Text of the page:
The current bipartisan drug pricing debate is centered on the government’s ability to obtain large rebates from drug manufacturers on expensive medications through new legislation or regulation at the federal and state levels. Yet simply tinkering with the price delta (the difference between the list price and the discounted amount created by a rebate) for branded prescription products incentivizes drug manufacturers to set high list priced medications and offer large rebates, which are then preferred by plans—including government payers. Although lower-priced generics or competitively priced brand alternatives may be cheaper for the beneficiary or the plan, high list price products with large rebates are typically preferred by pharmacy benefit managers when placing a drug on a formulary. CMS’ decision to simply change the Medicaid best price and eliminate the penny cap only reinforces the high list price and large rebate model, which ultimately increases drug costs.
Best Price: Medicaid best price was established so that manufacturers would have to offer their drugs to Medicaid at the lowest price they offered to their most-favored customers. To achieve this goal, CMS has opted to modify current Medicaid best price practices to require that manufacturers track and aggregate price concessions (including rebates) across the pharmaceutical supply chain. This is likely to disincentivize manufacturers from offering discounts to eligible entities (wholesalers or providers) to avoid non-compliance. Manufacturers will still compete on rebate offerings but, potentially, this rule could reduce the number of large price concessions tendered. What’s more, currently, drug manufactures do not have the technical infrastructure to even track rebates, increasing the likelihood that manufacturers will reduce or eliminate the rebates they offer to eligible entities and inadvertently increasing the costs of medications.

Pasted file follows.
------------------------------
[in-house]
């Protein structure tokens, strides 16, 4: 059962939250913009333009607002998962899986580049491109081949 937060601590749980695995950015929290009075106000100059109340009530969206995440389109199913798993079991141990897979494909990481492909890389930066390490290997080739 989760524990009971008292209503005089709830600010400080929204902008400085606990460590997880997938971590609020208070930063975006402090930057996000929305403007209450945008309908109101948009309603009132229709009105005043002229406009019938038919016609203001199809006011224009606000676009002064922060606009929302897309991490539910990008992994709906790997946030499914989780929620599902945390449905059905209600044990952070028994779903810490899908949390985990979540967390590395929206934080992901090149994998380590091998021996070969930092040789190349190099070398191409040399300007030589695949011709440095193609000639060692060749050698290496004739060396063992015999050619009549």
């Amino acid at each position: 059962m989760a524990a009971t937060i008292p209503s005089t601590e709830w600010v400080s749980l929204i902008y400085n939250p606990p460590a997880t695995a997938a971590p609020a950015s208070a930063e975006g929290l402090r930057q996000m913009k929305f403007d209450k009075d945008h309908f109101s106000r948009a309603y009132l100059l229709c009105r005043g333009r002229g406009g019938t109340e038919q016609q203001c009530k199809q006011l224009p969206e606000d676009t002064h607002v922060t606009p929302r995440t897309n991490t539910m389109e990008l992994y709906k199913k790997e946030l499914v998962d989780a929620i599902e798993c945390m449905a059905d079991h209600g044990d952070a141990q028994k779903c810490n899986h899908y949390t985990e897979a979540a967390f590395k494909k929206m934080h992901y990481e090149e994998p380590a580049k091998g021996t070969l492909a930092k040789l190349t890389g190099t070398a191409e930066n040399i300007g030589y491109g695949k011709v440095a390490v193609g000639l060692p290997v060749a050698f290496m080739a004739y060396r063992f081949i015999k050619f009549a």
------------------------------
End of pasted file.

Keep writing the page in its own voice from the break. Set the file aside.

Removal of the Cap: The provision protecting manufacturers from paying Medicaid more than a penny to dispense medication will end on January 1, 2024, as directed by the American Rescue Plan Act.[iii] The Biden Administration will eliminate the cap that traditionally limited mandatory Medicaid rebates to 100 percent of the drug’s quarterly average manufacturer price. In 2021, the Congressional Budget Office scored the removal of the cap during the reconciliation process as saving $15.9 billion over 10 years, but which was later reduced to $14.5 billion for 2021 to 2031. When the cap finally expires, drug manufacturers that have medicines with prices that increase greater than inflation or stacked best price calculations that exceed the quarterly average manufacturer price could end up offering a sizable rebate to Medicaid that is more the cost of the product. It is likely that manufacturers will set higher list prices to avoid the risk of future substantial inflationary penalties.
Reducing Medicaid spending, alongside government spending in general, for prescription drugs remains a bipartisan priority. Yet CMS’ decision to modify the calculation of Medicaid best price is likely to discourage drug manufacturers from offering rebates to eligible entities while encouraging drug manufacturers to use high list prices as a mechanism to avoid inflationary penalties.
Policymakers should consider if piecemeal reforms to prescription drug pricing, such as reforming Medicaid best price, are skewing manufacturer incentives away from offering sizable discounts or lowering list prices of new and innovative products. Federal and state lawmakers should be aware that such rebate reform likely reinforces a drug pricing model that encourages very high list prices while restricting traditional market competition.
[i] Moreover, KFF found that Medicaid “…net spending [the amount after rebates and other discounts are applied] on prescription drugs remained almost unchanged, spending before rebates increased by 23 percent from 2015 to 2019.” If net spend was mostly stabilized within the Medicaid program, it could be assumed that the rebates offered by branded manufacturers were competitive and sizable.
[ii] This rebate is also known as the Medicaid Unit Rebate Amount.
[iii] Public Law 117-2—Mar 11, 2021. SEC. 9816. SUNSET OF LIMIT ON MAXIMUM REBATE AMOUNT FOR SINGLE SOURCE DRUGS AND INNOVATOR MULTIPLE SOURCE DRUGS. Section 1927(c)(2)(D) of the Social Security Act (42 U.S.C. 1396r–8(c)(2)(D)) is amended by inserting after ‘‘December 31, 2009,’’ the following: ‘‘and before January 1, 2024,’’.